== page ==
I had gone from being a mum of three, to having nothing but a huge void.
I spent my time at meetings, either with the Home Office or other families who had gone through abduction.
Wales' former first minister Rhodri Morgan spent a lot of time with me, trying to help.
My children were British citizens, they had British passports. Surely someone could do something?
But the slow passing of years ticked by, first one, then two, along with birthdays and countless Christmases.
I had missed so much – new school years, sports days – then one day I woke up to realise my gorgeous daughters would be young women.
Despite this, somehow I never lost hope that I would see them again.
And one day, in early 2001, a letter landed on my doormat written in Arabic.
My heart leapt, and sure enough, when I got it translated, it was from my eldest Rahannah.
Not only had my smart daughter remembered me, she had also remembered her home address, and after fleeing from her dad, had written to me. We established communication and I flew to Yemen in the May.
But, by now, the situation was completely different.
Rahannah was 21 and Nadia was 19 and it was incredibly intimidating stepping off the plane to greet them with hugs and tears.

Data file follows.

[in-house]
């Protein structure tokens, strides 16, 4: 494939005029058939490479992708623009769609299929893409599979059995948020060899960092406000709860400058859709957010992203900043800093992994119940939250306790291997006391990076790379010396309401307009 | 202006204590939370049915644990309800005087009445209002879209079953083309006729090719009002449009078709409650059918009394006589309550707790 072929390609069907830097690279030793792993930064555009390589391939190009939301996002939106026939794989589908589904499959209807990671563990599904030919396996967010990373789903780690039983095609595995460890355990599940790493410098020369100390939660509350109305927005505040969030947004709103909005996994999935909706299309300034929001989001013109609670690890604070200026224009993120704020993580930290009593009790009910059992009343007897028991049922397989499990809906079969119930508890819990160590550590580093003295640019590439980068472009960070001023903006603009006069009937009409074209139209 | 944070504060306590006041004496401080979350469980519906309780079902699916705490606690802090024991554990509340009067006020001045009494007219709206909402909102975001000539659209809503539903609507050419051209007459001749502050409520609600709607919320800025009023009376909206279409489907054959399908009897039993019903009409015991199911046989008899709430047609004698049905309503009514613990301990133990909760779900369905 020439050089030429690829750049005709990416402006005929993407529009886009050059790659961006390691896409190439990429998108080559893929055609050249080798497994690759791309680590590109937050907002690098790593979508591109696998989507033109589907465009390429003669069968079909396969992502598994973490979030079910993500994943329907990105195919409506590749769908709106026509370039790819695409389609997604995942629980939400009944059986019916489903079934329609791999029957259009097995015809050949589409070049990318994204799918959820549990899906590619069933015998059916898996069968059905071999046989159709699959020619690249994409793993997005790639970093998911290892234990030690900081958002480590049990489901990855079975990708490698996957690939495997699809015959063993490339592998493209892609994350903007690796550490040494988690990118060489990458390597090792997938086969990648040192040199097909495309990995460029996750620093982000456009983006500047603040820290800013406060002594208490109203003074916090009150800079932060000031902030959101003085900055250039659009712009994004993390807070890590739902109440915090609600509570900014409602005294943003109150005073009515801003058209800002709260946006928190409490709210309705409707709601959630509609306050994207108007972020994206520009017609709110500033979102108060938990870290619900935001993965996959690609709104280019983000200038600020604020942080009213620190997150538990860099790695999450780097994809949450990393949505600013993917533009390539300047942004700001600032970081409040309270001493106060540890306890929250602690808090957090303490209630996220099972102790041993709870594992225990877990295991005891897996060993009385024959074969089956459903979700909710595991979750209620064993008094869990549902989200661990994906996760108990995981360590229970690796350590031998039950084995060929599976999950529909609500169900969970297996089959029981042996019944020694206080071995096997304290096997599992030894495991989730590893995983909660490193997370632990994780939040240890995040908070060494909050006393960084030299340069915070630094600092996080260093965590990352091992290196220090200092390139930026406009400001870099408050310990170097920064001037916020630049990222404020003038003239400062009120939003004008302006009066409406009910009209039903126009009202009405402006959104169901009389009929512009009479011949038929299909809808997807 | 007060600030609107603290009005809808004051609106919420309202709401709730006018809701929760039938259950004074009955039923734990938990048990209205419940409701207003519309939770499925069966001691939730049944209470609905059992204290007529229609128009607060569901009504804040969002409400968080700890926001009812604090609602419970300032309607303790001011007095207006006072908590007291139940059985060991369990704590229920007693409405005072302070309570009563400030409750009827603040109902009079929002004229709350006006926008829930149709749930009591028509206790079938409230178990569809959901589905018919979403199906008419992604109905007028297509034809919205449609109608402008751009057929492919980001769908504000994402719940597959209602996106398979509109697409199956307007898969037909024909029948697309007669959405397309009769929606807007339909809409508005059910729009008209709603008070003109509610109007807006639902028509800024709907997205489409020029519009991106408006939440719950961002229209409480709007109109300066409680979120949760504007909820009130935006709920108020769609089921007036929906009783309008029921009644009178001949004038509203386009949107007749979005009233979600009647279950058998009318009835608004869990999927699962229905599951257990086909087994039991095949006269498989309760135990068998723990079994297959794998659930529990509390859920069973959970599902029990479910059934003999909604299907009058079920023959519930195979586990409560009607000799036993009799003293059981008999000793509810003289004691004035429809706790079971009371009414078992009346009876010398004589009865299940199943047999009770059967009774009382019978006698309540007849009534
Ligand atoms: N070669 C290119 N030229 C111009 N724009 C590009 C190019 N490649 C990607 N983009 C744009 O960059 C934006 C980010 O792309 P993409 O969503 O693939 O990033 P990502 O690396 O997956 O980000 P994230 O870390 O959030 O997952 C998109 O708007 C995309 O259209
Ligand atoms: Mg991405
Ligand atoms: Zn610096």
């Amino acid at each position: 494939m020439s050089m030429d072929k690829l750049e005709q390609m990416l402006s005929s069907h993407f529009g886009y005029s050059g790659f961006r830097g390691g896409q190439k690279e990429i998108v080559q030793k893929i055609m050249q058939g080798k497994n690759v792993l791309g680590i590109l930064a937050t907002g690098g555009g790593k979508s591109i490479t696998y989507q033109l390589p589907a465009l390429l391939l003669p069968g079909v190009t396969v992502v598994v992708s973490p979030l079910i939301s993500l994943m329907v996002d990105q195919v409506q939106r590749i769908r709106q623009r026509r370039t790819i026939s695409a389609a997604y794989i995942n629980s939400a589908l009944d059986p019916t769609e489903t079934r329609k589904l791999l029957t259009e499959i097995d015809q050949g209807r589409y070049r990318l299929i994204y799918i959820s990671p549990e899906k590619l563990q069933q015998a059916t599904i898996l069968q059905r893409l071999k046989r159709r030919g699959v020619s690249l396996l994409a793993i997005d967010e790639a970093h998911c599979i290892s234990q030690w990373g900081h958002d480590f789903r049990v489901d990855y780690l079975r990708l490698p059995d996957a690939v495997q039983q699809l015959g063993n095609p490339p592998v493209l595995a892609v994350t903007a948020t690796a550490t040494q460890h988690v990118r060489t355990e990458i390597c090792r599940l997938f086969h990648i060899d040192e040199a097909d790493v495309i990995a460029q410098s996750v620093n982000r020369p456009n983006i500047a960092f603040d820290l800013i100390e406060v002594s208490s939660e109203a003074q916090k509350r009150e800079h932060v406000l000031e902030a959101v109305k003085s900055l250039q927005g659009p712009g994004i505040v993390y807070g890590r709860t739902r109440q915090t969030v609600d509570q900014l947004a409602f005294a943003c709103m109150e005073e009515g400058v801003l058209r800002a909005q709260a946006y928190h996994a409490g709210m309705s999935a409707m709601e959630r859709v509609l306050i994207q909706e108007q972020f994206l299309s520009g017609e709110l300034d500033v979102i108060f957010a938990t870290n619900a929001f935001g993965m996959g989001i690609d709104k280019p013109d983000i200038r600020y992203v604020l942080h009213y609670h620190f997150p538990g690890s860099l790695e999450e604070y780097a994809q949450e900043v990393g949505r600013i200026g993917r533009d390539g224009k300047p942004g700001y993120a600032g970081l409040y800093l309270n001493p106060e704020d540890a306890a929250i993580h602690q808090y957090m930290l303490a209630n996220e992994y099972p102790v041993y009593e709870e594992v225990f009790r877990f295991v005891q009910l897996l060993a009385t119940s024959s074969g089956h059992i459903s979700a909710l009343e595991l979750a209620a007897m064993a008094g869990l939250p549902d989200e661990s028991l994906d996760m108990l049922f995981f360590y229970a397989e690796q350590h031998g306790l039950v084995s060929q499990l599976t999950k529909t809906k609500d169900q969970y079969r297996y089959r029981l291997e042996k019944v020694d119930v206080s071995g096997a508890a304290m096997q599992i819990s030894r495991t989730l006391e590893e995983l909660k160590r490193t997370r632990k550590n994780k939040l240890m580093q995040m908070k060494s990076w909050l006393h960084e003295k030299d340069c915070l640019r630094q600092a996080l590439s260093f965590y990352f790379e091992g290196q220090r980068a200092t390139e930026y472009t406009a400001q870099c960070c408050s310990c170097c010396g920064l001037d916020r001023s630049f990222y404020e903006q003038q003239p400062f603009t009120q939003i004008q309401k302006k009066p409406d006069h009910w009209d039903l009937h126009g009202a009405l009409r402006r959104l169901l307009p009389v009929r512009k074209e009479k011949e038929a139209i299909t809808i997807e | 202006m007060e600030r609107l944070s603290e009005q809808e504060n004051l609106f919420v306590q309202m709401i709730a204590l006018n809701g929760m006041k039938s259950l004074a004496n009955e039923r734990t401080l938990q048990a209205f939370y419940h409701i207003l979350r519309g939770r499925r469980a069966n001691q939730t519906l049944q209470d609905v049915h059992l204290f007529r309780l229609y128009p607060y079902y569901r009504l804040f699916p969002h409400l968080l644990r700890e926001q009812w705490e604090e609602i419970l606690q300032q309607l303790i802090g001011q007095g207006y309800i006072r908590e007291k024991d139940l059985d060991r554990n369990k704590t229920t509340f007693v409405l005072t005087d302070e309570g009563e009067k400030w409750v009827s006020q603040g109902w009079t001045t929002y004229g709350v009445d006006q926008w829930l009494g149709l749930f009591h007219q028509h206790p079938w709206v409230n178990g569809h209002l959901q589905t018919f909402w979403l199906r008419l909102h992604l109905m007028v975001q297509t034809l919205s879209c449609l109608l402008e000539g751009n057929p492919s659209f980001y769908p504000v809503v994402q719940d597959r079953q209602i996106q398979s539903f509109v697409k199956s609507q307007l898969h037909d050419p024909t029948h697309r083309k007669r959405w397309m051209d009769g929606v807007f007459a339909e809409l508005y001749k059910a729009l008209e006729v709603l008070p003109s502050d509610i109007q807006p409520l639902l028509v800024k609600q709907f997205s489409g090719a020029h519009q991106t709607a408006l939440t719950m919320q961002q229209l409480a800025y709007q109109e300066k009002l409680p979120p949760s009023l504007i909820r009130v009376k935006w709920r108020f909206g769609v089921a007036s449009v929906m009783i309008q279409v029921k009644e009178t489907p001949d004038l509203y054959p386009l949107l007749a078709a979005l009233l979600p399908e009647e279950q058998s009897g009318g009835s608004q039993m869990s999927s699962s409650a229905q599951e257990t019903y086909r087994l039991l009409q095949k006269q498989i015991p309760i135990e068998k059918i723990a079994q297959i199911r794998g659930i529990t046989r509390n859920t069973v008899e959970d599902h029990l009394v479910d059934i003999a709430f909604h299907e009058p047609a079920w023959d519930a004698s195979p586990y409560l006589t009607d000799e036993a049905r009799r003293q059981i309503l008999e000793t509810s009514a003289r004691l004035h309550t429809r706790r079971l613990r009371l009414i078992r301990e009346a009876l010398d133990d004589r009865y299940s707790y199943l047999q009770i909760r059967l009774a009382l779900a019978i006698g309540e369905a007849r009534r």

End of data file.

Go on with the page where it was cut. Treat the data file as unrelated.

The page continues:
I had prepared myself for what my children might be like.
They were Muslim, completely veiled in the full niqab, yet they were my daughters and when they showed their faces, I saw they still looked like me.
Through their minimal English I learnt that life had not been good to them.
Yemen was desperately poor and both had been child brides, married off to men much older than them.
Still, some things hadn't changed.
Rahannah was still the headstrong leader, telling me she had never forgotten me or given up looking for me.
Nadia was still so loving, but it was clear she had been traumatised from being abducted and married off so young.
She was like a little girl and it was heartbreaking to see.
It turned out Safia – my baby – had been told a different woman was her mother and had no idea of the truth.
So one day, I was driven to her school where I met her, telling her I was her mother and presenting her with her British birth certificate.
It was so overwhelming and emotional that she ended up lying on the floor weeping.
Then, as real life dictated, I returned home to the UK as their lives continued in Yemen.
Rahannah had two children, but in 2007, Nadia died in childbirth, giving birth to her fourth baby. The local hospital didn't have the blood that she needed to be saved.